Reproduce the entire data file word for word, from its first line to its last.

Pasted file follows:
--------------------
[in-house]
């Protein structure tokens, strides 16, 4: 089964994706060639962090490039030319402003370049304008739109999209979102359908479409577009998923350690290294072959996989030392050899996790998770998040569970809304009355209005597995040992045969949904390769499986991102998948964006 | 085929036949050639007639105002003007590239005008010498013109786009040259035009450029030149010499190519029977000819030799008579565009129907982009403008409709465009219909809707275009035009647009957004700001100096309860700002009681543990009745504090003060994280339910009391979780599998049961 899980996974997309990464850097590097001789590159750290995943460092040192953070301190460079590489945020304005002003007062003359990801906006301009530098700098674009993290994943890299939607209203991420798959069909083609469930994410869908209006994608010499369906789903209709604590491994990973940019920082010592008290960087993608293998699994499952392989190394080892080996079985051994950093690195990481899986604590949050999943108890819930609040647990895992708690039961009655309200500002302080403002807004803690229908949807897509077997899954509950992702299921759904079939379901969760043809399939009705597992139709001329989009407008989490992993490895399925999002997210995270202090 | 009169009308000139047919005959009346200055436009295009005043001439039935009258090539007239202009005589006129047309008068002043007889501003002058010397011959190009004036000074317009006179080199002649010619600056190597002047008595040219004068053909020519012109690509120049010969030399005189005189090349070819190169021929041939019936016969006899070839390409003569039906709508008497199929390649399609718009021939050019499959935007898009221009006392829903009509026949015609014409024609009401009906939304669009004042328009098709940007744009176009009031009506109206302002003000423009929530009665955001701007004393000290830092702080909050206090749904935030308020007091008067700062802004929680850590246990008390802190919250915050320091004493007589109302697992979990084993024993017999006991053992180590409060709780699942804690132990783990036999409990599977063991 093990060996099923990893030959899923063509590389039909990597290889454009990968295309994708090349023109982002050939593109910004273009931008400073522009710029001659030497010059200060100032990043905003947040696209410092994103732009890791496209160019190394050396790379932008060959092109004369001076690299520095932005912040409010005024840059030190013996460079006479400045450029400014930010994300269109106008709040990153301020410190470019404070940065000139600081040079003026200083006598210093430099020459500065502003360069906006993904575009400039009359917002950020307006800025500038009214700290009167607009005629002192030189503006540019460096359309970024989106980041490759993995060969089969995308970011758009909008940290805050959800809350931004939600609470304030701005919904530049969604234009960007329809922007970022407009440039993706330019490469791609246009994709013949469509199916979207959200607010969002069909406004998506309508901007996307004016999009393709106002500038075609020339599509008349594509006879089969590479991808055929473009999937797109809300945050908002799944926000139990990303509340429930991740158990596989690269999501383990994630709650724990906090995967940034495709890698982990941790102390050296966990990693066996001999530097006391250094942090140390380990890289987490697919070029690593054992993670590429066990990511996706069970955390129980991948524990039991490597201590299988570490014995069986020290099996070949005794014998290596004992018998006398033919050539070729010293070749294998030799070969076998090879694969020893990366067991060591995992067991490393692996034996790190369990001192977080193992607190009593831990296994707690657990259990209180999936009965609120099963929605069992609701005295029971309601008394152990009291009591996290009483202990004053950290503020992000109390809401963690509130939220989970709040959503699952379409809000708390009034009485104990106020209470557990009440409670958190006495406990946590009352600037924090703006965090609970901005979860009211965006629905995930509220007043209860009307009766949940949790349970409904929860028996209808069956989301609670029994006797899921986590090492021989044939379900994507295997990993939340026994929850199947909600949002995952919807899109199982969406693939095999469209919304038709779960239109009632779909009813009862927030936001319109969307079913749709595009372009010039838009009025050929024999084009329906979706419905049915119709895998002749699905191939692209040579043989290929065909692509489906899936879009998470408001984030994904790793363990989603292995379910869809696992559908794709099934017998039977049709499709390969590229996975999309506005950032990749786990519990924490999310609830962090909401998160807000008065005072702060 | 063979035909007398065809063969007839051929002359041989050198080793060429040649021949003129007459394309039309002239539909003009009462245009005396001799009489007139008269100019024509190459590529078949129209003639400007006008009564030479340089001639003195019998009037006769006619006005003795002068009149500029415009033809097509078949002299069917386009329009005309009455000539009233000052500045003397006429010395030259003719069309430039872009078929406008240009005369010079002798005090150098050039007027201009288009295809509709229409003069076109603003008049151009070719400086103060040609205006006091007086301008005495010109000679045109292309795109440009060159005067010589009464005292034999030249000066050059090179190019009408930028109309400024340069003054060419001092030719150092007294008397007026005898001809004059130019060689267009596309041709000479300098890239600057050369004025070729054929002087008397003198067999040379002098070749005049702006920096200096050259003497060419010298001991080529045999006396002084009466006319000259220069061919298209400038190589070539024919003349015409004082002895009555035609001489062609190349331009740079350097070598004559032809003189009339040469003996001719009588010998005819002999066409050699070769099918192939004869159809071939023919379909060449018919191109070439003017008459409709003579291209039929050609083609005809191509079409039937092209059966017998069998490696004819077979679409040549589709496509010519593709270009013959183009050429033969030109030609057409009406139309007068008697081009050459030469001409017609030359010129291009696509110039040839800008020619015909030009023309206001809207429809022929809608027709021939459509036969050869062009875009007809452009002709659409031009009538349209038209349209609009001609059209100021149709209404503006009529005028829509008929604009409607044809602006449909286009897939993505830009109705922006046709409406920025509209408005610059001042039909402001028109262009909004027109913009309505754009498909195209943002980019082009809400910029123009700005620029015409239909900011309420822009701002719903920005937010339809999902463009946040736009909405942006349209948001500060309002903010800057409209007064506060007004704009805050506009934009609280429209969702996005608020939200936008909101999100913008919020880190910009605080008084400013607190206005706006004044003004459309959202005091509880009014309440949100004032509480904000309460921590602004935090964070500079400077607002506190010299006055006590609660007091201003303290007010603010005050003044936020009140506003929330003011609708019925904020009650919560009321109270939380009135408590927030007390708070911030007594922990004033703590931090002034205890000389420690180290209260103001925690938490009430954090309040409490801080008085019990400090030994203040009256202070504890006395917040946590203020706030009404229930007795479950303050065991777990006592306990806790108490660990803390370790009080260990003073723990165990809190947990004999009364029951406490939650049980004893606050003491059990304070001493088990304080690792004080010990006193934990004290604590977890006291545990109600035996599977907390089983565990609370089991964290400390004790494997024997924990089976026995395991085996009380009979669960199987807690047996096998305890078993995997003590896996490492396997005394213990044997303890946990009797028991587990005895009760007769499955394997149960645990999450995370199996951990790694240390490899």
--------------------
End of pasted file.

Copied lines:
[in-house]
């Protein structure tokens, strides 16, 4: 089964994706060639962090490039030319402003370049304008739109999209979102359908479409577009998923350690290294072959996989030392050899996790998770998040569970809304009355209005597995040992045969949904390769499986991102998948964006 | 085929036949050639007639105002003007590239005008010498013109786009040259035009450029030149010499190519029977000819030799008579565009129907982009403008409709465009219909809707275009035009647009957004700001100096309860700002009681543990009745504090003060994280339910009391979780599998049961 899980996974997309990464850097590097001789590159750290995943460092040192953070301190460079590489945020304005002003007062003359990801906006301009530098700098674009993290994943890299939607209203991420798959069909083609469930994410869908209006994608010499369906789903209709604590491994990973940019920082010592008290960087993608293998699994499952392989190394080892080996079985051994950093690195990481899986604590949050999943108890819930609040647990895992708690039961009655309200500002302080403002807004803690229908949807897509077997899954509950992702299921759904079939379901969760043809399939009705597992139709001329989009407008989490992993490895399925999002997210995270202090 | 009169009308000139047919005959009346200055436009295009005043001439039935009258090539007239202009005589006129047309008068002043007889501003002058010397011959190009004036000074317009006179080199002649010619600056190597002047008595040219004068053909020519012109690509120049010969030399005189005189090349070819190169021929041939019936016969006899070839390409003569039906709508008497199929390649399609718009021939050019499959935007898009221009006392829903009509026949015609014409024609009401009906939304669009004042328009098709940007744009176009009031009506109206302002003000423009929530009665955001701007004393000290830092702080909050206090749904935030308020007091008067700062802004929680850590246990008390802190919250915050320091004493007589109302697992979990084993024993017999006991053992180590409060709780699942804690132990783990036999409990599977063991 093990060996099923990893030959899923063509590389039909990597290889454009990968295309994708090349023109982002050939593109910004273009931008400073522009710029001659030497010059200060100032990043905003947040696209410092994103732009890791496209160019190394050396790379932008060959092109004369001076690299520095932005912040409010005024840059030190013996460079006479400045450029400014930010994300269109106008709040990153301020410190470019404070940065000139600081040079003026200083006598210093430099020459500065502003360069906006993904575009400039009359917002950020307006800025500038009214700290009167607009005629002192030189503006540019460096359309970024989106980041490759993995060969089969995308970011758009909008940290805050959800809350931004939600609470304030701005919904530049969604234009960007329809922007970022407009440039993706330019490469791609246009994709013949469509199916979207959200607010969002069909406004998506309508901007996307004016999009393709106002500038075609020339599509008349594509006879089969590479991808055929473009999937797109809300945050908002799944926000139990990303509340429930991740158990596989690269999501383990994630709650724990906090995967940034495709890698982990941790102390050296966990990693066996001999530097006391250094942090140390380990890289987490697919070029690593054992993670590429066990990511996706069970955390129980991948524990039991490597201590299988570490014995069986020290099996070949005794014998290596004992018998006398033919050539070729010293070749294998030799070969076998090879694969020893990366067991060591995992067991490393692996034996790190369990001192977080193992607190009593831990296994707690657990259990209180999936009965609120099963929605069992609701005295029971309601008394152990009291009591996290009483202990004053950290503020992000109390809401963690509130939220989970709040959503699952379409809000708390009034009485104990106020209470557990009440409670958190006495406990946590009352600037924090703006965090609970901005979860009211965006629905995930509220007043209860009307009766949940949790349970409904929860028996209808069956989301609670029994006797899921986590090492021989044939379900994507295997990993939340026994929850199947909600949002995952919807899109199982969406693939095999469209919304038709779960239109009632779909009813009862927030936001319109969307079913749709595009372009010039838009009025050929024999084009329906979706419905049915119709895998002749699905191939692209040579043989290929065909692509489906899936879009998470408001984030994904790793363990989603292995379910869809696992559908794709099934017998039977049709499709390969590229996975999309506005950032990749786990519990924490999310609830962090909401998160807000008065005072702060 | 063979035909007398065809063969007839051929002359041989050198080793060429040649021949003129007459394309039309002239539909003009009462245009005396001799009489007139008269100019024509190459590529078949129209003639400007006008009564030479340089001639003195019998009037006769006619006005003795002068009149500029415009033809097509078949002299069917386009329009005309009455000539009233000052500045003397006429010395030259003719069309430039872009078929406008240009005369010079002798005090150098050039007027201009288009295809509709229409003069076109603003008049151009070719400086103060040609205006006091007086301008005495010109000679045109292309795109440009060159005067010589009464005292034999030249000066050059090179190019009408930028109309400024340069003054060419001092030719150092007294008397007026005898001809004059130019060689267009596309041709000479300098890239600057050369004025070729054929002087008397003198067999040379002098070749005049702006920096200096050259003497060419010298001991080529045999006396002084009466006319000259220069061919298209400038190589070539024919003349015409004082002895009555035609001489062609190349331009740079350097070598004559032809003189009339040469003996001719009588010998005819002999066409050699070769099918192939004869159809071939023919379909060449018919191109070439003017008459409709003579291209039929050609083609005809191509079409039937092209059966017998069998490696004819077979679409040549589709496509010519593709270009013959183009050429033969030109030609057409009406139309007068008697081009050459030469001409017609030359010129291009696509110039040839800008020619015909030009023309206001809207429809022929809608027709021939459509036969050869062009875009007809452009002709659409031009009538349209038209349209609009001609059209100021149709209404503006009529005028829509008929604009409607044809602006449909286009897939993505830009109705922006046709409406920025509209408005610059001042039909402001028109262009909004027109913009309505754009498909195209943002980019082009809400910029123009700005620029015409239909900011309420822009701002719903920005937010339809999902463009946040736009909405942006349209948001500060309002903010800057409209007064506060007004704009805050506009934009609280429209969702996005608020939200936008909101999100913008919020880190910009605080008084400013607190206005706006004044003004459309959202005091509880009014309440949100004032509480904000309460921590602004935090964070500079400077607002506190010299006055006590609660007091201003303290007010603010005050003044936020009140506003929330003011609708019925904020009650919560009321109270939380009135408590927030007390708070911030007594922990004033703590931090002034205890000389420690180290209260103001925690938490009430954090309040409490801080008085019990400090030994203040009256202070504890006395917040946590203020706030009404229930007795479950303050065991777990006592306990806790108490660990803390370790009080260990003073723990165990809190947990004999009364029951406490939650049980004893606050003491059990304070001493088990304080690792004080010990006193934990004290604590977890006291545990109600035996599977907390089983565990609370089991964290400390004790494997024997924990089976026995395991085996009380009979669960199987807690047996096998305890078993995997003590896996490492396997005394213990044997303890946990009797028991587990005895009760007769499955394997149960645990999450995370199996951990790694240390490899």